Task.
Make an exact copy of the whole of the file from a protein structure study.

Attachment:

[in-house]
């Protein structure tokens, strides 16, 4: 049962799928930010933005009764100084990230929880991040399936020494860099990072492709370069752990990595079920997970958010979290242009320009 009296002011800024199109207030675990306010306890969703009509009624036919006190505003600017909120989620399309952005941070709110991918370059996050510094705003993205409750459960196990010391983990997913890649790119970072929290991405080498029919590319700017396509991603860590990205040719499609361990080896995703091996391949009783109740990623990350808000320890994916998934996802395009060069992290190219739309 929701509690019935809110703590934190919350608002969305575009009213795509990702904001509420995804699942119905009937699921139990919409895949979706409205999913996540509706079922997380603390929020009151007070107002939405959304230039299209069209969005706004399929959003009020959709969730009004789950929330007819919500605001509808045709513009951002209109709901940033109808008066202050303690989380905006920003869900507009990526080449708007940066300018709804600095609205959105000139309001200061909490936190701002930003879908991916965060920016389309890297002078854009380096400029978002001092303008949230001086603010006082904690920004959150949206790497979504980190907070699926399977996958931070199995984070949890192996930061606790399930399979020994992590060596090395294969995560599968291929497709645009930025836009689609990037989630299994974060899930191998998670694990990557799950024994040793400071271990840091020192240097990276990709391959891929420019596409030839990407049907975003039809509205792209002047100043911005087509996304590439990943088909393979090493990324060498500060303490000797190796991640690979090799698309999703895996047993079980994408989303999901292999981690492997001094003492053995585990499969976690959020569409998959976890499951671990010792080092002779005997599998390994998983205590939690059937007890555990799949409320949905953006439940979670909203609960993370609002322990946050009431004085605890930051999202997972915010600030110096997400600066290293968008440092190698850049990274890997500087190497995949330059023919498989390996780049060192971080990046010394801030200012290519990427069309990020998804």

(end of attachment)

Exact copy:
[in-house]
């Protein structure tokens, strides 16, 4: 049962799928930010933005009764100084990230929880991040399936020494860099990072492709370069752990990595079920997970958010979290242009320009 009296002011800024199109207030675990306010306890969703009509009624036919006190505003600017909120989620399309952005941070709110991918370059996050510094705003993205409750459960196990010391983990997913890649790119970072929290991405080498029919590319700017396509991603860590990205040719499609361990080896995703091996391949009783109740990623990350808000320890994916998934996802395009060069992290190219739309 929701509690019935809110703590934190919350608002969305575009009213795509990702904001509420995804699942119905009937699921139990919409895949979706409205999913996540509706079922997380603390929020009151007070107002939405959304230039299209069209969005706004399929959003009020959709969730009004789950929330007819919500605001509808045709513009951002209109709901940033109808008066202050303690989380905006920003869900507009990526080449708007940066300018709804600095609205959105000139309001200061909490936190701002930003879908991916965060920016389309890297002078854009380096400029978002001092303008949230001086603010006082904690920004959150949206790497979504980190907070699926399977996958931070199995984070949890192996930061606790399930399979020994992590060596090395294969995560599968291929497709645009930025836009689609990037989630299994974060899930191998998670694990990557799950024994040793400071271990840091020192240097990276990709391959891929420019596409030839990407049907975003039809509205792209002047100043911005087509996304590439990943088909393979090493990324060498500060303490000797190796991640690979090799698309999703895996047993079980994408989303999901292999981690492997001094003492053995585990499969976690959020569409998959976890499951671990010792080092002779005997599998390994998983205590939690059937007890555990799949409320949905953006439940979670909203609960993370609002322990946050009431004085605890930051999202997972915010600030110096997400600066290293968008440092190698850049990274890997500087190497995949330059023919498989390996780049060192971080990046010394801030200012290519990427069309990020998804």